From Iceland’s Geysers to your Table – Saltverk Sea Salt
In the 17th century, when Iceland was still part of the kingdom of Denmark, the Danish king established a salt production facility in Reykjanes, Iceland. Asides from being close to the sea, Reykjanes, (which literally means Smoky Peninnsula, due to its high geothermal activity), had the geysers needed for geothermal production of salt, an extremely expensive commodity in those days. But by 1792, the Danish kingdom was nearly bankrupt and could no longer afford the upkeep of the salt production facilities. Not to let a good thing go to waste, the Icelandic people continued to use the facilities through the end of the 19th century, but eventually, the business and it’s entirely natural process of salt production, were abandoned.
How It All Started
Bring in Bjorn Steinar Jonsson, founder and owner of Saltverk. Jonsson had studied engineering in Denmark and for a while, worked at IBM. Eventually, though, he was more and more drawn to the idea of a job where he’d “be responsible for something and actually see, from beginning to end, a product that he was making,” says Gisli Grimsson, salt maker at Saltverk since 2016.
In 2011, Jonsson and two friends, all self-declared foodies, wondered why nobody in Iceland produced sea salt. After some research, they came across the history of the salt production facilities in Reykjanes – likely the loneliest corner of Iceland, an hour and a half away from the nearest town. As luck would have it, a few abandoned buildings and a tank, for a brief time used by a fish farm, still stood on the site. These buildings were a perfect starting ground for the trio, and they founded Saltverk.
17th Century Technology In The 21st Century Marketplace
Saltverk harvests sea salt using the old Danish method of boiling down fjord water into a concentrated brine until salt crystals form at the top. The heat for the process is the geothermal heat from the geysers, making Saltverk’s products the only salts produced with a zero carbon footprint.
Over time, Saltverk added more unique flavors to its product line: licorice-flavored, birch-smoked, arctic thyme, seaweed, and lava salt. Icelandic lava salt is created by infusing the salt with activated charcoal from lava found in the region, giving the salt an interesting black color, but also detoxifying properties. It’s also said to provide essential minerals and improve digestion.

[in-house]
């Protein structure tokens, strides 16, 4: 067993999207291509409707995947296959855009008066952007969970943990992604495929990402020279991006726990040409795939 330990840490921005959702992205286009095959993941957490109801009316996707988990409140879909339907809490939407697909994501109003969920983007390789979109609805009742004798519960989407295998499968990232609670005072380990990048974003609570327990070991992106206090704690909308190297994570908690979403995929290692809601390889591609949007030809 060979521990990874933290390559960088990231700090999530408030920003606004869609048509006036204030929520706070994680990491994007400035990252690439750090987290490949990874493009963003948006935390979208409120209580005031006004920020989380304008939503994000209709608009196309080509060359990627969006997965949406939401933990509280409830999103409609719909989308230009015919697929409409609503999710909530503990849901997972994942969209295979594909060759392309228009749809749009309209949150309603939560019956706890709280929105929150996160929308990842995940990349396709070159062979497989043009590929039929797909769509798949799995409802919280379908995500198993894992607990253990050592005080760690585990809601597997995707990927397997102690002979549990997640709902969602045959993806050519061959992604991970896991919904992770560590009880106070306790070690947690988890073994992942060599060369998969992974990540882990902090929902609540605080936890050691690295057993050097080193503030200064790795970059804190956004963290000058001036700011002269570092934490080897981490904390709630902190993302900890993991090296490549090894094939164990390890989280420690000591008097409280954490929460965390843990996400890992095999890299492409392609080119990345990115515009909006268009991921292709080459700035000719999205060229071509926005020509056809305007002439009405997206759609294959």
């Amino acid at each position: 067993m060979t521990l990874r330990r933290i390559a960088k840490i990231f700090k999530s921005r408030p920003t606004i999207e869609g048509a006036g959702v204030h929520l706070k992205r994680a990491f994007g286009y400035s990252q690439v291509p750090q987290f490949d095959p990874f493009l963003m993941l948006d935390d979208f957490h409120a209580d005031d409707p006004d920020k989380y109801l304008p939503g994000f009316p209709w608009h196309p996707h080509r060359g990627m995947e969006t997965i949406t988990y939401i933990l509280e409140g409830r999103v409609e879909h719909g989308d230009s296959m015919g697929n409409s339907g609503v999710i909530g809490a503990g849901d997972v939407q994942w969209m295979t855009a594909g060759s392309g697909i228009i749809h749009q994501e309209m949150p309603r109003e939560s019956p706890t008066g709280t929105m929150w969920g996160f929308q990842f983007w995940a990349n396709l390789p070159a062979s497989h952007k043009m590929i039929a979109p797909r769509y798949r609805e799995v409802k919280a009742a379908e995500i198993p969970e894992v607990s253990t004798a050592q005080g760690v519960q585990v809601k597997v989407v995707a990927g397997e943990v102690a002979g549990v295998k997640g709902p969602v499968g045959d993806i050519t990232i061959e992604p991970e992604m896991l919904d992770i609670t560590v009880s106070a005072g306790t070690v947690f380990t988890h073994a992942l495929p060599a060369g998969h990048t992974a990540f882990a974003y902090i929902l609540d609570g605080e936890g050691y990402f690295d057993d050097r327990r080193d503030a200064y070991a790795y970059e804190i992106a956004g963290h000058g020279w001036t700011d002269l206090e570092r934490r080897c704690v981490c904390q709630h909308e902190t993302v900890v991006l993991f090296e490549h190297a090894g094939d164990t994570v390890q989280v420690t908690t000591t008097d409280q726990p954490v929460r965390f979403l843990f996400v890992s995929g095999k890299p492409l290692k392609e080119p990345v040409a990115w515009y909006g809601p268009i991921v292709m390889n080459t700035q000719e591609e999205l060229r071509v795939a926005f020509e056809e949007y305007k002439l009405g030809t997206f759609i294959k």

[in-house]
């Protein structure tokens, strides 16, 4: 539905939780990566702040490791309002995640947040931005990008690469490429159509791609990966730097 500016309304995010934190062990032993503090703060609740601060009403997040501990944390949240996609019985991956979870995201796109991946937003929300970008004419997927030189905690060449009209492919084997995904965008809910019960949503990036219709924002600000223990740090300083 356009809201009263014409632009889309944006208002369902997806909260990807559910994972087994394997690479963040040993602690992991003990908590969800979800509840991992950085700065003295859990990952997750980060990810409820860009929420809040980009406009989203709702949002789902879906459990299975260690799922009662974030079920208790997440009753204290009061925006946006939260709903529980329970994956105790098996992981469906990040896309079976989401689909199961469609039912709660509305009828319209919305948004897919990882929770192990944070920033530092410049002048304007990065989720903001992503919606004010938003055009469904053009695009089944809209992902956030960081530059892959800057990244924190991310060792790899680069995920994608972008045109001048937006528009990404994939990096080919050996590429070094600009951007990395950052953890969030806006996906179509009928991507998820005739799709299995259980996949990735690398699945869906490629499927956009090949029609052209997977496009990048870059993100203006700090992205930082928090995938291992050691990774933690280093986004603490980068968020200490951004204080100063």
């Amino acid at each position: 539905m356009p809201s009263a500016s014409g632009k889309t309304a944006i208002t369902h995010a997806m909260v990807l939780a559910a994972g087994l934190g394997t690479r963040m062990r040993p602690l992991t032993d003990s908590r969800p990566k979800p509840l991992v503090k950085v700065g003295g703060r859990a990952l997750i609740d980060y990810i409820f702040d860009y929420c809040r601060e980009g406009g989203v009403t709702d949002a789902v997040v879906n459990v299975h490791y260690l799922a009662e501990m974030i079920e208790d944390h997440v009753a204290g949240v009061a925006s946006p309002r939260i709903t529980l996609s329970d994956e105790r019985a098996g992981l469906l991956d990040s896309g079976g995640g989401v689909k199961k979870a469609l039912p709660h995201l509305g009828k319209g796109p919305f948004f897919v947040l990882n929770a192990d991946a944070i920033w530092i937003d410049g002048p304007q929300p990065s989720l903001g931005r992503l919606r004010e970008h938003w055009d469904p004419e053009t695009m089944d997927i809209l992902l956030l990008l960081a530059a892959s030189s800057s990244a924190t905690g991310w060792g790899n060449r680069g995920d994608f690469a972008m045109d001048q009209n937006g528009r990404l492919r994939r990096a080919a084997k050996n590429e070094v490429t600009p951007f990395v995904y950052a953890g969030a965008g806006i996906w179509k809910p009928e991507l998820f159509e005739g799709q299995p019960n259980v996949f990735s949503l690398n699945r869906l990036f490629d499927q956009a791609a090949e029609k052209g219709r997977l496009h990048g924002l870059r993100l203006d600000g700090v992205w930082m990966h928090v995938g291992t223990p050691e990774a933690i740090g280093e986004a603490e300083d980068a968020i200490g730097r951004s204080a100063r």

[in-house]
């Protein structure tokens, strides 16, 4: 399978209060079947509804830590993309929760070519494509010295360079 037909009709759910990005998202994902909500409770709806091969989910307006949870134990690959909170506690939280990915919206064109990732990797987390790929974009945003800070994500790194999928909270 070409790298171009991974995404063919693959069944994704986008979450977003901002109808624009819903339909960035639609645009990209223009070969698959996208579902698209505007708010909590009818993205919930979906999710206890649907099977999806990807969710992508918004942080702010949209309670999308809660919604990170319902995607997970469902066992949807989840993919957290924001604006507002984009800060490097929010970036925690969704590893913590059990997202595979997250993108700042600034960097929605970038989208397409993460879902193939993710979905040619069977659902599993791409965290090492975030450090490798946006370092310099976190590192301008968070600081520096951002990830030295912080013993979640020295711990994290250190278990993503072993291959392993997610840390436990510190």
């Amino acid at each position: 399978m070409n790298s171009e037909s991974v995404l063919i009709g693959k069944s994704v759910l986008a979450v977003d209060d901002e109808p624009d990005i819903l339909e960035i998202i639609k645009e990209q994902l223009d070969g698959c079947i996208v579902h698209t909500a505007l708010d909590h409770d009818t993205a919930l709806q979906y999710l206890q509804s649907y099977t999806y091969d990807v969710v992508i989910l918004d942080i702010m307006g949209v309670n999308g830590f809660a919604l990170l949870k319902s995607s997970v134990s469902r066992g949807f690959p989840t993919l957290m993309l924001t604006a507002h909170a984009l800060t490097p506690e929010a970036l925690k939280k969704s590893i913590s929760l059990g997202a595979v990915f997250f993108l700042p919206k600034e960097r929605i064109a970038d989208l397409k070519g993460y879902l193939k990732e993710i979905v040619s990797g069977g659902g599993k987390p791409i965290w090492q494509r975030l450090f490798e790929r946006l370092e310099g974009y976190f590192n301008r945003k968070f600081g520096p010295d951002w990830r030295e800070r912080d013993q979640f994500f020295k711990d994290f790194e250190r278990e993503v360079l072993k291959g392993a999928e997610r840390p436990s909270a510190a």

Running a business in a remote peninsula of Iceland is no simple task. Grimsson says they often joke about one day writing The Book of Salt Makers, with the title Problems and How to Solve Them.
From the start, Saltverk was able to sell all the salt they produced. “A luxurious problem”, as Grimsson describes it, which has given Saltverk the opportunity to consistently grow their business by investing their profits back into increasing of production.
2020 – Winter Storms and COVID
But each winter, the harsh weather conditions in Iceland damage the buildings, tanks and pipes. That was also the case in 2019, when the worst winter Iceland had seen in decades caused considerable damage to Saltverk’s buildings. A storm tore the roof off one of their buildings, and an ongoing change of temperatures, caused by frequent power outages, created major cracks in their water tank. The team went about renovating the structures during the spring of 2020 and finished repairs just in time for COVID to put a stop to so many businesses around the globe. But as Grimsson puts it: Nothing is so bad that you can’t find any good in it.
As COVID reduced the numbers of restaurant orders, so had the repair time reduced the amount of production output. Saltverk’s biggest market at that time, tourism, also dried up, while at the same time online sales went up significantly. Grimsson thinks that this may have been due to the fact that people who had previously traveled to Iceland becoming repeat customers. But he also allows for the possibility that in these trying times, people who can’t travel may just like to buy things from abroad, giving them some sense of travel without ever leaving their home.
Grimsson also believes that the company’s sustainable production methods contribute to Saltverk’s salt becoming more and more popular in the U.S. Another selling point is of course the fact that it is a high-quality, hand-made product, as consumers have become increasingly more selective about the quality of ingredients they consume.
Where To Buy Saltverk Sea Salt
You can order Icelandic from Saltverk directly. Even though the company has no office presence in the U.S., they have a warehouse in Portland. All orders placed via the Saltverk site are fulfilled from there. This makes for very affordable shipping cost, and no waiting for a package to come from overseas. You can also order on Amazon. Because Saltverk sells directly from their Amazon account, the price of their product on Amazon is the same as if ordered from their website.
Saltverk claims to be the only company worldwide to produce their salt entirely with geothermal energy. While there is another Icelandic salt company, Nordur & Co, producing geothermal salt in Iceland, they have no U.S. distribution as of yet and their production process is not clearly explained on their site. .
There are some third-party sellers that sell Saltverk product, but they are of course more expensive. On the Saltverk website and Amazon, the 3.2 ounce jar of their regular sea salt costs $10.99. Flavored salts cost $12.99 on both sales platforms. And for the holiday season, Saltverk’s gift boxes including four different types of salt are going to be a great present for any foodie in your circle of friends!